Jocelyn’s journey is one of creative control; her cabal of managers, publicists, and producers have sunk too much money into her career for her to be allowed any real say on what type of music she makes, or even given her breathing room to figure out what her sound is. Jocelyn’s voice is suppressed with industry buzzwords and performative sympathy. Her team is populated by terrific performers—Jane Adams, Hank Azaria, Dan Levy, and a standout Rachel Sennott—for the capable and committed Depp to bounce off of. These scenes give the best sense of a celebrity in mourning, whose committed employees can’t offer her the space or vocabulary to channel complicated, self-destructive feelings. This comes to a head in the highlight of the first two episodes, where Jocelyn, after having her creative drive awoken by just meeting Tedros, becomes a perfectionist on the set of her music video, making everyone repeat sequences over and over until she’s a crying, injured wreck.
The problem is, because we’re given limited insight into Jocelyn’s life before the loss of her mother, we don’t actually know how talented a singer she is. Her new song sounds, intentionally, like catchy disposable guff, but despite her protestations that she wants to be a once-in-a-generation talent and doesn’t know how to commit towards anything else, it all sounds like the wafflings of another starlet who’s been told “yes” to many times, and whose complex emotional state makes her a mark for a cult leader. Again, maybe this is intentional, it’s hard to say with such a limited glance at the story.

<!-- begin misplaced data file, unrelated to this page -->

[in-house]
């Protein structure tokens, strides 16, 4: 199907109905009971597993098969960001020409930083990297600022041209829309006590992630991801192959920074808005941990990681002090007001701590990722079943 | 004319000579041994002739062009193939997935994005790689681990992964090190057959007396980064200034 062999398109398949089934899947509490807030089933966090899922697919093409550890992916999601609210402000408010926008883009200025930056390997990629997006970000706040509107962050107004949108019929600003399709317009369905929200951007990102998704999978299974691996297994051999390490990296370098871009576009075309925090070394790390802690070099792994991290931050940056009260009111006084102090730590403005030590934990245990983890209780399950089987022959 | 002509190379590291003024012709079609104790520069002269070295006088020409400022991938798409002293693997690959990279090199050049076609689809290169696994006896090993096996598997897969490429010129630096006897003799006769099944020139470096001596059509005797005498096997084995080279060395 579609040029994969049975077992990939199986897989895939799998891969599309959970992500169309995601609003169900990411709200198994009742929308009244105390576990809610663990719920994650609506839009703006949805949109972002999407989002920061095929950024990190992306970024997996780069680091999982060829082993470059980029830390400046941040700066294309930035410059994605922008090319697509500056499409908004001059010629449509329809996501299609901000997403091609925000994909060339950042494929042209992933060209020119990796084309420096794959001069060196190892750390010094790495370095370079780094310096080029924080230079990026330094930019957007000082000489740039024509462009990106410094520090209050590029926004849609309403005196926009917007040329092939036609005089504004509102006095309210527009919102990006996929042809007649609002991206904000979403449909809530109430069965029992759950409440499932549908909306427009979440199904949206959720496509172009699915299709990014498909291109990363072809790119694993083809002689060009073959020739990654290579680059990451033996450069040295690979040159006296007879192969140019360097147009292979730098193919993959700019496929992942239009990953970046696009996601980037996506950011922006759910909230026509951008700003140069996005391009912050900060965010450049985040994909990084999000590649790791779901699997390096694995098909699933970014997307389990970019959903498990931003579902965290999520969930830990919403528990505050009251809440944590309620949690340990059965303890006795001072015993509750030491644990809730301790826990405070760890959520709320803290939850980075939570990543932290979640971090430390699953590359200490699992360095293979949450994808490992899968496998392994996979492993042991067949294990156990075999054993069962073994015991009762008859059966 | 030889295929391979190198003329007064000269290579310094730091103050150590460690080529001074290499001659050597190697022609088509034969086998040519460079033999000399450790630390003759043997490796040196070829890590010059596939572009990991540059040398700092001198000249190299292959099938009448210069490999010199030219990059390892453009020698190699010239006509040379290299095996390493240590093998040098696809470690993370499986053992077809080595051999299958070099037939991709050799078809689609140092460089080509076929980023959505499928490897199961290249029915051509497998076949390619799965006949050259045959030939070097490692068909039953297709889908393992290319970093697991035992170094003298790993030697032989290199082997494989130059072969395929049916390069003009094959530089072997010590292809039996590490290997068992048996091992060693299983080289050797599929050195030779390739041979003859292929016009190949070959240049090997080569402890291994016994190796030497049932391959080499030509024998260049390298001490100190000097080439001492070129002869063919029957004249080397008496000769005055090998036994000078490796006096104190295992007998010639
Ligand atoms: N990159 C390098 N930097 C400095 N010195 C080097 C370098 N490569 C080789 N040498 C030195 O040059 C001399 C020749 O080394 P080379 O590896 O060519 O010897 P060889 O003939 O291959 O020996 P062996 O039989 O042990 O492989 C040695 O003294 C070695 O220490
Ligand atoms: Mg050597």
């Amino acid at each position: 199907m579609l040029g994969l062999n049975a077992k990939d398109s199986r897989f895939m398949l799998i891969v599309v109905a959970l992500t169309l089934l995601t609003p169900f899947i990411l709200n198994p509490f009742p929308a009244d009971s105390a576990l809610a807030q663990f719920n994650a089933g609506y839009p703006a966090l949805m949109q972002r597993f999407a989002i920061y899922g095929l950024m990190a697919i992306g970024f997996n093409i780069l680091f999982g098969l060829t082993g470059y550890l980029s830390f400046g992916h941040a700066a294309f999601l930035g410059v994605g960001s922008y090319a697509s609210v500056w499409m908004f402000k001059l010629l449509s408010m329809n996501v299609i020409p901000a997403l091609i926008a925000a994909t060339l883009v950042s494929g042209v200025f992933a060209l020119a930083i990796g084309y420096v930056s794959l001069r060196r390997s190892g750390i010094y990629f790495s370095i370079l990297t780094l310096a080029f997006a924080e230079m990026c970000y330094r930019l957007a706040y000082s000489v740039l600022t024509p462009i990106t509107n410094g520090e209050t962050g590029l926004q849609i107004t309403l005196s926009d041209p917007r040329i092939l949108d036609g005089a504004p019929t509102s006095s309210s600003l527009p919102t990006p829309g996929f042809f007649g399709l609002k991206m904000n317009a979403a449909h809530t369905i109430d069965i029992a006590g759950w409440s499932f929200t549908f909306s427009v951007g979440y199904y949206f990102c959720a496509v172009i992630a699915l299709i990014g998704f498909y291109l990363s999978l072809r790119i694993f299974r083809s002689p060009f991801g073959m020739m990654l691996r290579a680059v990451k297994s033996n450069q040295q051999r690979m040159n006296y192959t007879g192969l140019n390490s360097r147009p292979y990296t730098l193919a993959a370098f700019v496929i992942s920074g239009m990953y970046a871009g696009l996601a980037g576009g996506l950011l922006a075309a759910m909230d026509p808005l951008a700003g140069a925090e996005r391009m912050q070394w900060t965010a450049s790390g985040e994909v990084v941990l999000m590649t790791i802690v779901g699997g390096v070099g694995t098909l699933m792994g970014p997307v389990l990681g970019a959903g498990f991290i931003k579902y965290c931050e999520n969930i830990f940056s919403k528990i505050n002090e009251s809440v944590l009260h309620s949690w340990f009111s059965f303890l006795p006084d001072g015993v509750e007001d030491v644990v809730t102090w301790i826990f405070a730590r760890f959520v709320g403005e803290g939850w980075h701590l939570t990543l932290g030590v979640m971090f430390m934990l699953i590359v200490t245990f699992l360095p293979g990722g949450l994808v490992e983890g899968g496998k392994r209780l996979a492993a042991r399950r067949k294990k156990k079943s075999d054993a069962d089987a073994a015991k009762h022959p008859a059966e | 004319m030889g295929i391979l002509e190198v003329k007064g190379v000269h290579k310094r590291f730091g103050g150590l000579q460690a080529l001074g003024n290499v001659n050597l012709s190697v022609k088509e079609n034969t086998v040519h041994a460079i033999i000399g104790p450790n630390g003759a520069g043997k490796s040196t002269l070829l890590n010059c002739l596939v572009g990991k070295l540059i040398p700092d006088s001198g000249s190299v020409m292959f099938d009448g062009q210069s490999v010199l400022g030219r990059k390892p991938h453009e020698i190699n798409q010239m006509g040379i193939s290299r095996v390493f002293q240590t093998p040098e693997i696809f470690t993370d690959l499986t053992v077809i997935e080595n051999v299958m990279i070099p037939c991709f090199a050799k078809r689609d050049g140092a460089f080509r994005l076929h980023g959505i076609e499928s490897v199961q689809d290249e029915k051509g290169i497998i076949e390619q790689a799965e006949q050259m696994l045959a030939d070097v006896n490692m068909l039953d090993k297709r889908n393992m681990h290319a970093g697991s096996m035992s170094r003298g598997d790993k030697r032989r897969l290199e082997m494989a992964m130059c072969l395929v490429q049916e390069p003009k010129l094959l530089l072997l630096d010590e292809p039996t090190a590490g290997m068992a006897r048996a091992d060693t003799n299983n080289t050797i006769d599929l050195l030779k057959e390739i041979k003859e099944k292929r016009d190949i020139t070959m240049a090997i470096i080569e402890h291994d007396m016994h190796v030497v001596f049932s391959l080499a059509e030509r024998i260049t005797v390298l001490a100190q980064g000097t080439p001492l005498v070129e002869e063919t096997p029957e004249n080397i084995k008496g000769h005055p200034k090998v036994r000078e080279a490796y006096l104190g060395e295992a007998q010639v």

Which brings us to “The Weeknd” of it all; Tesfaye is pretty bad in The Idol. Based on Jocelyn’s reaction to him, he’s clearly meant to be glowing with charisma in his first scenes, but just comes across fake. More egregious are his later moments where he helps improve Jocelyn’s sound via kink, and despite Tesfaye’s best efforts to be hypnotising, it’s all just very flat. His lack of chemistry with Depp (not for lack of trying on her part) isn’t helped by erotic scenes bereft of eroticism, making their connection feel far more laboured than it should.
Levinson’s filmmaking is often touted as “style over substance,” which is of course a misnomer since film and TV use a visual language where style shapes and conditions what we see, hear, and feel—style is the substance. But in The Idol, the substance-through-style is just as phoney, uninspired and manipulative as the corporate machinations of the music industry Jocelyn is trapped by. Seimetz’s absence is keenly felt, and even though the following four episodes will see some swift narrative progress, The Idol has set itself up with too much glitter and not enough gold.
The Idol premieres Sunday, June 9th on HBO, and will be available to stream on Max.
Rory Doherty is a screenwriter, playwright and culture writer based in Edinburgh, Scotland. You can follow his thoughts about all things stories @roryhasopinions.